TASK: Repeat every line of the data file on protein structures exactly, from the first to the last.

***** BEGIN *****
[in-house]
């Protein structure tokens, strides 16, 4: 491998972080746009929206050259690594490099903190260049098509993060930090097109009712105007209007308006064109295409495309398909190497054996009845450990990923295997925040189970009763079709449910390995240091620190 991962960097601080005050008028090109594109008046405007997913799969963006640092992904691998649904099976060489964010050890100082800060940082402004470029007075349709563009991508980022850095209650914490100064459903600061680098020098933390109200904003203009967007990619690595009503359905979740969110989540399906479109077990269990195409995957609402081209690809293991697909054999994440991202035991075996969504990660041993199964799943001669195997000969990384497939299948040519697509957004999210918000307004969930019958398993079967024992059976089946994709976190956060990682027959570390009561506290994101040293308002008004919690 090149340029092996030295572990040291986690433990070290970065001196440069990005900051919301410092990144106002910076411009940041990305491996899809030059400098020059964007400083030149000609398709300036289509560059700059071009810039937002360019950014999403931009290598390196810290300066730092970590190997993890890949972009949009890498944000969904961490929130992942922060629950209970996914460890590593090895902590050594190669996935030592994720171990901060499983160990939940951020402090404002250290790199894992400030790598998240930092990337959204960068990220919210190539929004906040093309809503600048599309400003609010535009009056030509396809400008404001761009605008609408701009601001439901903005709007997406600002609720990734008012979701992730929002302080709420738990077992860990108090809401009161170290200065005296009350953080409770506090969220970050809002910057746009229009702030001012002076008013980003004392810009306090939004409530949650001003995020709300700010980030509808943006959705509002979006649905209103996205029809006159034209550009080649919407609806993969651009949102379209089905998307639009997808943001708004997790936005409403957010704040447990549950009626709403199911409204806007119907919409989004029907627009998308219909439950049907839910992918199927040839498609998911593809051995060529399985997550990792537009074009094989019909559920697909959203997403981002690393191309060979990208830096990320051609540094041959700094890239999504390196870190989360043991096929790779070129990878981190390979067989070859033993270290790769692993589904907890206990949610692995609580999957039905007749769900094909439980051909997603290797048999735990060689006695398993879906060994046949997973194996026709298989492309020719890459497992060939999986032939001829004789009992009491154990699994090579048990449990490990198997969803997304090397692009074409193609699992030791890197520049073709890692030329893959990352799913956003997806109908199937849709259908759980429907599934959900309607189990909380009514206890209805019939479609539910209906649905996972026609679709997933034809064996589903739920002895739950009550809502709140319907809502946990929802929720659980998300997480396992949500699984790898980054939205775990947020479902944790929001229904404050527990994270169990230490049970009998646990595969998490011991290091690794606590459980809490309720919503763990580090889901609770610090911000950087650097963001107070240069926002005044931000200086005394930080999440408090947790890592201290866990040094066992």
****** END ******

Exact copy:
[in-house]
């Protein structure tokens, strides 16, 4: 491998972080746009929206050259690594490099903190260049098509993060930090097109009712105007209007308006064109295409495309398909190497054996009845450990990923295997925040189970009763079709449910390995240091620190 991962960097601080005050008028090109594109008046405007997913799969963006640092992904691998649904099976060489964010050890100082800060940082402004470029007075349709563009991508980022850095209650914490100064459903600061680098020098933390109200904003203009967007990619690595009503359905979740969110989540399906479109077990269990195409995957609402081209690809293991697909054999994440991202035991075996969504990660041993199964799943001669195997000969990384497939299948040519697509957004999210918000307004969930019958398993079967024992059976089946994709976190956060990682027959570390009561506290994101040293308002008004919690 090149340029092996030295572990040291986690433990070290970065001196440069990005900051919301410092990144106002910076411009940041990305491996899809030059400098020059964007400083030149000609398709300036289509560059700059071009810039937002360019950014999403931009290598390196810290300066730092970590190997993890890949972009949009890498944000969904961490929130992942922060629950209970996914460890590593090895902590050594190669996935030592994720171990901060499983160990939940951020402090404002250290790199894992400030790598998240930092990337959204960068990220919210190539929004906040093309809503600048599309400003609010535009009056030509396809400008404001761009605008609408701009601001439901903005709007997406600002609720990734008012979701992730929002302080709420738990077992860990108090809401009161170290200065005296009350953080409770506090969220970050809002910057746009229009702030001012002076008013980003004392810009306090939004409530949650001003995020709300700010980030509808943006959705509002979006649905209103996205029809006159034209550009080649919407609806993969651009949102379209089905998307639009997808943001708004997790936005409403957010704040447990549950009626709403199911409204806007119907919409989004029907627009998308219909439950049907839910992918199927040839498609998911593809051995060529399985997550990792537009074009094989019909559920697909959203997403981002690393191309060979990208830096990320051609540094041959700094890239999504390196870190989360043991096929790779070129990878981190390979067989070859033993270290790769692993589904907890206990949610692995609580999957039905007749769900094909439980051909997603290797048999735990060689006695398993879906060994046949997973194996026709298989492309020719890459497992060939999986032939001829004789009992009491154990699994090579048990449990490990198997969803997304090397692009074409193609699992030791890197520049073709890692030329893959990352799913956003997806109908199937849709259908759980429907599934959900309607189990909380009514206890209805019939479609539910209906649905996972026609679709997933034809064996589903739920002895739950009550809502709140319907809502946990929802929720659980998300997480396992949500699984790898980054939205775990947020479902944790929001229904404050527990994270169990230490049970009998646990595969998490011991290091690794606590459980809490309720919503763990580090889901609770610090911000950087650097963001107070240069926002005044931000200086005394930080999440408090947790890592201290866990040094066992």